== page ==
How to Protect Your Loved One with Alzheimer’s From Wandering This Winter

Wandering is a common occurrence for those with dementia, with six in ten patients doing so at least once, some repeatedly. An Alzheimer’s organization is providing some tips to avoid this during the cold winter months.

The Alzheimer’s Foundation of America (AFA) recently shared some pointers for family members caring for a loved one with the disease. They noted there are things you can do around the house to minimize the risk of wandering and ways you can better understand your loved one’s motivation to do so.


Jennifer Reeder, AFA’s Director of Educational and Social Services, says, “Every family care partner wants to keep their loved one safe, which is why it’s important to take steps to reduce the risks associated with wandering. During the winter, it’s especially important for families living in areas affected by cold weather, snow, and ice. Being proactive by understanding and addressing the reasons someone may wander, while also having a plan in place in case of an emergency, are the best ways to protect the person’s safety and quality of life.”

Why might a loved one wander? AFA says understanding the answer to this question is an important first step in preventing it. It could be due to a genuine desire to be outside, an unmet need like being thirsty or needing to use the bathroom, or because they’re trying to escape from too many noises or people. When you figure out which of these is the case, you can focus on addressing it. That could include installing walking paths with visual cues and stimulating objects around the house, providing plenty of stimulating and fun activities, and making sure basic needs are met.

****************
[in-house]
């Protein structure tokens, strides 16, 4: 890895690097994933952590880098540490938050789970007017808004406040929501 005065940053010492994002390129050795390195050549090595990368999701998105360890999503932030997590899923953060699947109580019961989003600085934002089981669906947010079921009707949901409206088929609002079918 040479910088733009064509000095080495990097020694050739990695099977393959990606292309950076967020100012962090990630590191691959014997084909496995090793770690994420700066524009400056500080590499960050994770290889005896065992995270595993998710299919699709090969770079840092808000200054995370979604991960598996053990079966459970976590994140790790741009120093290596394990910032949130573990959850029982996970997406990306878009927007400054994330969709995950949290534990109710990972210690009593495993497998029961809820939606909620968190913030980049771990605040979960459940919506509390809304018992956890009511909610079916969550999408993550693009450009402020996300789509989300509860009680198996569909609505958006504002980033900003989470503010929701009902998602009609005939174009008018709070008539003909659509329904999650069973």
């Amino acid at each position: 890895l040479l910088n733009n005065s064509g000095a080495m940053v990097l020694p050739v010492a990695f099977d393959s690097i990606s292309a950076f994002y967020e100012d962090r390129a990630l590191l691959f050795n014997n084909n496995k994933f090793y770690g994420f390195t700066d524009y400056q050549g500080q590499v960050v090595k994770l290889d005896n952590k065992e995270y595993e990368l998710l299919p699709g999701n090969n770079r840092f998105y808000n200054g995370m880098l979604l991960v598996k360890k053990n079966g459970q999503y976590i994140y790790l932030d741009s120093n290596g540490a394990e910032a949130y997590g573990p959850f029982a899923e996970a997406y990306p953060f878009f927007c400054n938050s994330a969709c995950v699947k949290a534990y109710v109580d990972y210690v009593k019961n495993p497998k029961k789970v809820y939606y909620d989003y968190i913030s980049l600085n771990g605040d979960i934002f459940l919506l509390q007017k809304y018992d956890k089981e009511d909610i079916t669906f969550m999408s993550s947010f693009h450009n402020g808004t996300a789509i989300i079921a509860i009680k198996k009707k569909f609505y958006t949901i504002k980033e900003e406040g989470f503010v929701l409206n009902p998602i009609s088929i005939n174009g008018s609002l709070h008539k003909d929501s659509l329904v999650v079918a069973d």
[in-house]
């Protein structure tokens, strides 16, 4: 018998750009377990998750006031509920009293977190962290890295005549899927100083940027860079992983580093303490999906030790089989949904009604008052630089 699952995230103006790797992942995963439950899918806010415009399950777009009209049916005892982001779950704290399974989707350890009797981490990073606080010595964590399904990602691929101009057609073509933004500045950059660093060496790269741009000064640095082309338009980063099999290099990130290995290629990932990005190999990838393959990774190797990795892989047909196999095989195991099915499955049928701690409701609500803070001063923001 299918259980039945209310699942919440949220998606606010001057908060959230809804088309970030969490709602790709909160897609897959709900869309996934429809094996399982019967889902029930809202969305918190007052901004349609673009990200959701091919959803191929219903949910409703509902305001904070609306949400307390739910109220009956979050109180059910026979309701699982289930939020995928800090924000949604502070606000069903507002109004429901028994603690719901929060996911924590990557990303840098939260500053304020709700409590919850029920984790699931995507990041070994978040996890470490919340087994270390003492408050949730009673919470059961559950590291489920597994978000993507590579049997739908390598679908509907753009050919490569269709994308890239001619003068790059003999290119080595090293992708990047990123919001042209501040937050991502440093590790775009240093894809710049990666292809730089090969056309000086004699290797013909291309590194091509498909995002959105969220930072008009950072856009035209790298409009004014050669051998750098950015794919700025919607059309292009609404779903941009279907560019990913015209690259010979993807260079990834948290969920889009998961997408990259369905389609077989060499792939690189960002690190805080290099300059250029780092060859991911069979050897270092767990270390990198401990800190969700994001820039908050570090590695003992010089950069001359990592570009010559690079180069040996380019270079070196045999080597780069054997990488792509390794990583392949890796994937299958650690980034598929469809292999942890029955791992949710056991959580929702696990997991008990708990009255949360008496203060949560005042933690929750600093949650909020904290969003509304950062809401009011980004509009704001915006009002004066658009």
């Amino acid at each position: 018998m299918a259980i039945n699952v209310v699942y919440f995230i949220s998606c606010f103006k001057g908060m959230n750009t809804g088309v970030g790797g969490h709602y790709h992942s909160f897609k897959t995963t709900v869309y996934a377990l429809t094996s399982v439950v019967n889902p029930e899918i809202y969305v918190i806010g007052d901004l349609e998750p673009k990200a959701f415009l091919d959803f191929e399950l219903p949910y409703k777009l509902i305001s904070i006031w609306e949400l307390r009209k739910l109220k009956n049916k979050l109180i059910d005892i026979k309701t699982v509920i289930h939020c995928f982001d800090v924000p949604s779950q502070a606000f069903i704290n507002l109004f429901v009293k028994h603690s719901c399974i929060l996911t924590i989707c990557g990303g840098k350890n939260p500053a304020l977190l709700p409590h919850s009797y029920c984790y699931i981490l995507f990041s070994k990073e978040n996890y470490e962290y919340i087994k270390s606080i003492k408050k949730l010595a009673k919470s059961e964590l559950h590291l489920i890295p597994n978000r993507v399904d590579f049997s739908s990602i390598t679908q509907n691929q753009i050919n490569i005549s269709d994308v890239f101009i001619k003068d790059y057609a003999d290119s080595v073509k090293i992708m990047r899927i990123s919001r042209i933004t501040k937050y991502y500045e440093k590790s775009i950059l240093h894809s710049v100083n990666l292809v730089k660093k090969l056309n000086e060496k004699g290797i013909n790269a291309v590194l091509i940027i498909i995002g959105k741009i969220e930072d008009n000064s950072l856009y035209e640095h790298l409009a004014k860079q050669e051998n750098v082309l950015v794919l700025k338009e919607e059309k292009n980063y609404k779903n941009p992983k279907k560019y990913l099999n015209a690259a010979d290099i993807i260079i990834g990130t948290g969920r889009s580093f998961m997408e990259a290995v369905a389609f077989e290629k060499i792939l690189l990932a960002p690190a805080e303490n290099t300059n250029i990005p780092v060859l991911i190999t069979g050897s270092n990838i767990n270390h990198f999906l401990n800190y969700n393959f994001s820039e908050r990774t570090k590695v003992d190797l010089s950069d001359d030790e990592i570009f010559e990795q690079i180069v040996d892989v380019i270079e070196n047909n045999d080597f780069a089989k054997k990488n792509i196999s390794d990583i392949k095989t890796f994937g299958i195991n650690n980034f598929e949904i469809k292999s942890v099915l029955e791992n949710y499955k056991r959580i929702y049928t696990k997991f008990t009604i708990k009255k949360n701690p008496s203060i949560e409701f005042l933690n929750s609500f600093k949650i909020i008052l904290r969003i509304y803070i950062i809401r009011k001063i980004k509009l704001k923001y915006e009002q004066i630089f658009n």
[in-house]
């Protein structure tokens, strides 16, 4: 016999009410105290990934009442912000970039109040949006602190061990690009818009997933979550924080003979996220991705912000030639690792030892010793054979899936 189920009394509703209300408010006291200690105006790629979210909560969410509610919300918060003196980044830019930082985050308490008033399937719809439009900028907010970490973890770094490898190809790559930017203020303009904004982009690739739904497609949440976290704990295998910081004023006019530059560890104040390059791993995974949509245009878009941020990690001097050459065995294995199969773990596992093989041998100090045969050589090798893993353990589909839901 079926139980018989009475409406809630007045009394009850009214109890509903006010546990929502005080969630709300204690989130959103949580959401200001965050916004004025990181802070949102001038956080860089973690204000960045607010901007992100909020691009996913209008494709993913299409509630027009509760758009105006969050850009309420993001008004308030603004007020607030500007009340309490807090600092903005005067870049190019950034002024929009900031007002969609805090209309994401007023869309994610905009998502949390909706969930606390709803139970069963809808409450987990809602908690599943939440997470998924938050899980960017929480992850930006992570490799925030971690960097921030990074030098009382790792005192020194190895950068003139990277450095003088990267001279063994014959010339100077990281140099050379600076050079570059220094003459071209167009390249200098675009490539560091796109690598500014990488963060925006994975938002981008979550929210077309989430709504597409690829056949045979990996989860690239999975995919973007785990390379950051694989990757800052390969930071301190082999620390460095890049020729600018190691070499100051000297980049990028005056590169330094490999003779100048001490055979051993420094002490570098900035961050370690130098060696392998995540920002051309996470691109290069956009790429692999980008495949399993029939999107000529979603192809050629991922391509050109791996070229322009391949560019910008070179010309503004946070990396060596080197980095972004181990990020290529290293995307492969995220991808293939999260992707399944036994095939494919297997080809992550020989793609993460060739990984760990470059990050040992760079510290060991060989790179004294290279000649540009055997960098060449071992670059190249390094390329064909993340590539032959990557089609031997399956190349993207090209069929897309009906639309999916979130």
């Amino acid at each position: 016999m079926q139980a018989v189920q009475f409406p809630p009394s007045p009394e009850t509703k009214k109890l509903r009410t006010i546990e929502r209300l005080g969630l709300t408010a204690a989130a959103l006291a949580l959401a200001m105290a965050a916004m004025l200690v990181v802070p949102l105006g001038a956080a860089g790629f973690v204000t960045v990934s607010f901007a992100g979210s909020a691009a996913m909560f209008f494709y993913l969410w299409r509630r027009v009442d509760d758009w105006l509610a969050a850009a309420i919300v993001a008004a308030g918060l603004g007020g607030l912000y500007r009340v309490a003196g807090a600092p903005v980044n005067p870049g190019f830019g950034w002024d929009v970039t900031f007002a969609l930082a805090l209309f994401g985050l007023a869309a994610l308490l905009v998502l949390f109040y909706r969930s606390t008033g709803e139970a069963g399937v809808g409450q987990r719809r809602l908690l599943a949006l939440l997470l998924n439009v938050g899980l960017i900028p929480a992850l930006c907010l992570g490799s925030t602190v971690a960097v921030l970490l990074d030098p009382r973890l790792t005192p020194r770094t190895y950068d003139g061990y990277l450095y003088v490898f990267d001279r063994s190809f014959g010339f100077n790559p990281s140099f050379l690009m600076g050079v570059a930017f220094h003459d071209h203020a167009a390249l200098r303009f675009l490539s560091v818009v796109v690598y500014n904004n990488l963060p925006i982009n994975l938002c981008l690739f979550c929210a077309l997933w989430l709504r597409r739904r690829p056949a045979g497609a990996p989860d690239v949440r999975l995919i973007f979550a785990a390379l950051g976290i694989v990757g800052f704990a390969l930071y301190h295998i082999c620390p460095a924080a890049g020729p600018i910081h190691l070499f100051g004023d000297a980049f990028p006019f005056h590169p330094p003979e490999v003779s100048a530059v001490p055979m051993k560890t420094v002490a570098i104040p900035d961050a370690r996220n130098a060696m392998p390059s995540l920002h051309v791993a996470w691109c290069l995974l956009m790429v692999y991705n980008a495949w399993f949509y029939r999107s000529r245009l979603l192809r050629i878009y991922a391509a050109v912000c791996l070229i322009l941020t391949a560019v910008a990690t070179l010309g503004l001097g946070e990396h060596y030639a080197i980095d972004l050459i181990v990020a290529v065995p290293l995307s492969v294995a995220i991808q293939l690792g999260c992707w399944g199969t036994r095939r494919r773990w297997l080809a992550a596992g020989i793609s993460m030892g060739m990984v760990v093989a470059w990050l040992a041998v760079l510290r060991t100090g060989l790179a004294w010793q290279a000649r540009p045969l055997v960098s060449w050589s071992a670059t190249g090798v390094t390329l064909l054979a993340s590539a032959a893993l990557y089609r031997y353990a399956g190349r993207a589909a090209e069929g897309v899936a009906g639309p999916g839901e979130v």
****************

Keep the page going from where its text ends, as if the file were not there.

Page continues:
Caregivers should also make the home a wandering deterrent. Be mindful of things like keys, purses, or other items that may inspire a trip outside the home. You can also install items that would alert you when a person leaves, like electronic chimes or a smart doorbell with notifications about people entering or exiting the home.


AFA says it’s important to know your loved one’s tendencies, as well. If there are certain times of the day in which wandering may be a higher risk, find things for them to do during those times. Keep detailed notes of their wandering habits, looking for trends in the frequency, duration, or times when it happens.

Finally, AFA recommends making a safety plan. That should include knowing places where your loved one is apt to go, prepared medical information to give to first responders, and a current, quality picture. Be sure to maintain a list of people to contact in the event that your loved one has wandered off, as well. There are some cities with locator programs for those with dementia. You can see if there’s one where you live and proactively enroll them in that.

To see more of AFA’s recommendations, click here.

The Alzheimer’s Association, meanwhile, says there are certain signs your loved one may be at risk of wandering. Those include returning from a regular walk or drive later than usual, forgetting how to get to familiar places outside the home or within it, talking about needing to get to an old job, or becoming nervous in crowded places.

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